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Improving lives by solving problems in agriculture and the environment

Symposium highlights benefits of microbes

Brunei’s microbial diversity is largely untapped, but has the potential to support the economic diversification of the country.

That was the key message emanating from a high level symposium, in Brunei Dar us salam [November 27] where CABI scientists outlined the important role that any new Biological Resource Centre would play in managing the Brunei’s genetic microbial resources.

Biological Resource Centres are key to preserving and conserving the worlds’ microorganisms. These reference centres collect, maintain, characterize and advise on the availability of microorganisms, preserving authentic materials for the future. Brunei, currently doesn't have one.

According to Dr Bridge, “the country has a diverse range of terrestrial and marine ecosystems. Improved coordination and management of this resource has the potential to deliver commercial benefits across a range of sectors including agriculture, and the food industry to pharmaceutical.”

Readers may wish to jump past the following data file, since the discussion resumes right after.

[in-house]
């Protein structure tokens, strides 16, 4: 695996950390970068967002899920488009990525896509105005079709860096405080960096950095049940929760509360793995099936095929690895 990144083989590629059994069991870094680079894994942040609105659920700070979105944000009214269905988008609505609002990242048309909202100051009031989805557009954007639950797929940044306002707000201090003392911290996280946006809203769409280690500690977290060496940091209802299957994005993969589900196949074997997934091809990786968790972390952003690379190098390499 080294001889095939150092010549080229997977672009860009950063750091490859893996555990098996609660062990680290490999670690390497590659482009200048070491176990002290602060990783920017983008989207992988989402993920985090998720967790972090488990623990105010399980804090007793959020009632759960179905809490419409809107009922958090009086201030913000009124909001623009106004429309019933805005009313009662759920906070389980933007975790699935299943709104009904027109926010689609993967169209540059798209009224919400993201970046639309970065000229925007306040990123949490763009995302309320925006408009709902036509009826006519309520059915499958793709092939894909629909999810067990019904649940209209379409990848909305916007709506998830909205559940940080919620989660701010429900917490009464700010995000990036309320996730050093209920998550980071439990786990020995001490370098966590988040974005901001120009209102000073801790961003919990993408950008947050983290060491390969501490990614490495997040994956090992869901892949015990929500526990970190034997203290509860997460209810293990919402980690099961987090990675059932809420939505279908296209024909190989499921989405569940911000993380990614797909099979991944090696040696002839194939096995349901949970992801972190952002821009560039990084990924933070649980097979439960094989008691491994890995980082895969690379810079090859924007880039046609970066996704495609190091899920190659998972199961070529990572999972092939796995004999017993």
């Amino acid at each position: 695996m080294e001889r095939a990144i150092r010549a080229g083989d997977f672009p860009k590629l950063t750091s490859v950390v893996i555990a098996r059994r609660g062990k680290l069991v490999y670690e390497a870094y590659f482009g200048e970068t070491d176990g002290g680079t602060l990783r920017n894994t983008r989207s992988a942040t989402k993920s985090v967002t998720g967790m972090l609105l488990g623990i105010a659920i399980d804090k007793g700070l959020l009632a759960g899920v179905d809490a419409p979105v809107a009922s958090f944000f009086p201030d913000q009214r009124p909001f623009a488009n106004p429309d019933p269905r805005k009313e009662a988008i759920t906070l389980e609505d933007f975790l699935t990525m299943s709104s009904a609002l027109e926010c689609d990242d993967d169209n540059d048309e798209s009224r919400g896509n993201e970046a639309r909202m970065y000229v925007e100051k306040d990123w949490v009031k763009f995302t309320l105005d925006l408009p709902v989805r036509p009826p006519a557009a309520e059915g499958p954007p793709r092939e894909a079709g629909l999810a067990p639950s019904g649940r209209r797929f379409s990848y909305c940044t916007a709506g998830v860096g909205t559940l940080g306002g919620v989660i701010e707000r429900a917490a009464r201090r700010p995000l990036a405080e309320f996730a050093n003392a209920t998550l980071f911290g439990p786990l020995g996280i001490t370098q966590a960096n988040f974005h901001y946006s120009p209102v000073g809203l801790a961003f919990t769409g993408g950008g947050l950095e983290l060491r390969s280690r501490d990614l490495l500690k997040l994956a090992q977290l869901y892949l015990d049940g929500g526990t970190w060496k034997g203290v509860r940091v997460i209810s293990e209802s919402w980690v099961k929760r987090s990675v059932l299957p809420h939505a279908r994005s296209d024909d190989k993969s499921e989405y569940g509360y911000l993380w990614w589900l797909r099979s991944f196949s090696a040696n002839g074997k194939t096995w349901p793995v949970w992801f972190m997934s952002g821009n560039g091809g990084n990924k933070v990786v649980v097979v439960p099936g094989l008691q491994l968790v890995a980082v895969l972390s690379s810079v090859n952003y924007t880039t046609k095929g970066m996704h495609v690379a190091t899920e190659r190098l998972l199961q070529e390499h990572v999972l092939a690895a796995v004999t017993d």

The CABI team, consisting of Drs David Smith, Paul Bridge and Keng-Yeang Lum, had the opportunity to interact with the Minister of Industry and Primary Resources individually, where they were able to articulate the current status of Brunei’s microbial resource collections and how, with CABI expertise, the initiative to develop and fund a Biological Resource Centre would help to underpin the bioeconomy.

Brunei is a longstanding and important member country for CABI. In recent years, CABI has worked alongside the Government and Department of Agriculture of Brunei Darussalam to strengthened local capacity across a range of disciplines. Along with the development of a Biological Resource Centre, focus areas of collaboration have included integrated pest and disease management both in crop production and postharvest and the introduction of phytosanitary measures to promote and protect agricultural trade.